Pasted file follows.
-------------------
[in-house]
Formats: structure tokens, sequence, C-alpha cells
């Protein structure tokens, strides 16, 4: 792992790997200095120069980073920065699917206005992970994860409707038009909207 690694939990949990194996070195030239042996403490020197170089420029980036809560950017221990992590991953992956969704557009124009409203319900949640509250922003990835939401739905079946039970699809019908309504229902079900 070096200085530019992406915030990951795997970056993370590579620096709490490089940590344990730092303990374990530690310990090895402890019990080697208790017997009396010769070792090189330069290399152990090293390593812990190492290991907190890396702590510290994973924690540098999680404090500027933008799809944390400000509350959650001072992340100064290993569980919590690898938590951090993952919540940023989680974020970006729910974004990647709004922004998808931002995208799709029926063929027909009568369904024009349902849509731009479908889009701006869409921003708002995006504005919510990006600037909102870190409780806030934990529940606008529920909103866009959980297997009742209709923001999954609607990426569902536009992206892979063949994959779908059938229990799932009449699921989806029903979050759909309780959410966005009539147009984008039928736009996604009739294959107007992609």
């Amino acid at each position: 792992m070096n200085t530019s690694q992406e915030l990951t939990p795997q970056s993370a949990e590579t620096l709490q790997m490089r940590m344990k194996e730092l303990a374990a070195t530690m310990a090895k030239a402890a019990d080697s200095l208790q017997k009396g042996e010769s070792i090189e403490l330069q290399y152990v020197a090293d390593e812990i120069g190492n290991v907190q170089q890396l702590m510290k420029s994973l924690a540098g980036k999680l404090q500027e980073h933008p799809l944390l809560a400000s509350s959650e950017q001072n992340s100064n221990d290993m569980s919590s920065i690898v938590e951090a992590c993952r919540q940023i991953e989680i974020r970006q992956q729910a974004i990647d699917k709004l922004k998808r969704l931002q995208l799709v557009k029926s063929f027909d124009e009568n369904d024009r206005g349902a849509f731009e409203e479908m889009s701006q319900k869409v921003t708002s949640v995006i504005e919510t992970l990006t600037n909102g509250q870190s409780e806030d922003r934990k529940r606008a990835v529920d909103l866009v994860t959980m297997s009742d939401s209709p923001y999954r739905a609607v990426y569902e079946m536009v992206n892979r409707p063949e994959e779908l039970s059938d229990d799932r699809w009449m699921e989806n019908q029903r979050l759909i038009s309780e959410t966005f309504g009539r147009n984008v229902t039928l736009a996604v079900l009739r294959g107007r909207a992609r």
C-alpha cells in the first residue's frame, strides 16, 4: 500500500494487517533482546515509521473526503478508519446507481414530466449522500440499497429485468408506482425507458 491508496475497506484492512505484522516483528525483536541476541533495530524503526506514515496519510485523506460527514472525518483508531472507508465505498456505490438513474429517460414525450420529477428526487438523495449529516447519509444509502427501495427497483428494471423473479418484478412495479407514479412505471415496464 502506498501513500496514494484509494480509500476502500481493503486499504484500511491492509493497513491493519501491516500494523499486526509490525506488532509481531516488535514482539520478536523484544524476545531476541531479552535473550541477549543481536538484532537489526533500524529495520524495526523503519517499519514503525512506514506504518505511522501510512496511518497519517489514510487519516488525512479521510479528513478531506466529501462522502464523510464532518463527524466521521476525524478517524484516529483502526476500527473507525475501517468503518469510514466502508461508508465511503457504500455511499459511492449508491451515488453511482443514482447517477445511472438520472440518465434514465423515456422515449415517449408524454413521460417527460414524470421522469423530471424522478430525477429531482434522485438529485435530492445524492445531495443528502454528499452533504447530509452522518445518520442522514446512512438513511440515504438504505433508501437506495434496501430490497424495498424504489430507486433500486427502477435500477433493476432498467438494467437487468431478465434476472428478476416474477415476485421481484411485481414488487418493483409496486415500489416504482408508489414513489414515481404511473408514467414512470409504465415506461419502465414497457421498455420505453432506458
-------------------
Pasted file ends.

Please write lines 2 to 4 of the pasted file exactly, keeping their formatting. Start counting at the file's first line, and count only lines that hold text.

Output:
Formats: structure tokens, sequence, C-alpha cells
């Protein structure tokens, strides 16, 4: 792992790997200095120069980073920065699917206005992970994860409707038009909207 690694939990949990194996070195030239042996403490020197170089420029980036809560950017221990992590991953992956969704557009124009409203319900949640509250922003990835939401739905079946039970699809019908309504229902079900 070096200085530019992406915030990951795997970056993370590579620096709490490089940590344990730092303990374990530690310990090895402890019990080697208790017997009396010769070792090189330069290399152990090293390593812990190492290991907190890396702590510290994973924690540098999680404090500027933008799809944390400000509350959650001072992340100064290993569980919590690898938590951090993952919540940023989680974020970006729910974004990647709004922004998808931002995208799709029926063929027909009568369904024009349902849509731009479908889009701006869409921003708002995006504005919510990006600037909102870190409780806030934990529940606008529920909103866009959980297997009742209709923001999954609607990426569902536009992206892979063949994959779908059938229990799932009449699921989806029903979050759909309780959410966005009539147009984008039928736009996604009739294959107007992609």
């Amino acid at each position: 792992m070096n200085t530019s690694q992406e915030l990951t939990p795997q970056s993370a949990e590579t620096l709490q790997m490089r940590m344990k194996e730092l303990a374990a070195t530690m310990a090895k030239a402890a019990d080697s200095l208790q017997k009396g042996e010769s070792i090189e403490l330069q290399y152990v020197a090293d390593e812990i120069g190492n290991v907190q170089q890396l702590m510290k420029s994973l924690a540098g980036k999680l404090q500027e980073h933008p799809l944390l809560a400000s509350s959650e950017q001072n992340s100064n221990d290993m569980s919590s920065i690898v938590e951090a992590c993952r919540q940023i991953e989680i974020r970006q992956q729910a974004i990647d699917k709004l922004k998808r969704l931002q995208l799709v557009k029926s063929f027909d124009e009568n369904d024009r206005g349902a849509f731009e409203e479908m889009s701006q319900k869409v921003t708002s949640v995006i504005e919510t992970l990006t600037n909102g509250q870190s409780e806030d922003r934990k529940r606008a990835v529920d909103l866009v994860t959980m297997s009742d939401s209709p923001y999954r739905a609607v990426y569902e079946m536009v992206n892979r409707p063949e994959e779908l039970s059938d229990d799932r699809w009449m699921e989806n019908q029903r979050l759909i038009s309780e959410t966005f309504g009539r147009n984008v229902t039928l736009a996604v079900l009739r294959g107007r909207a992609r």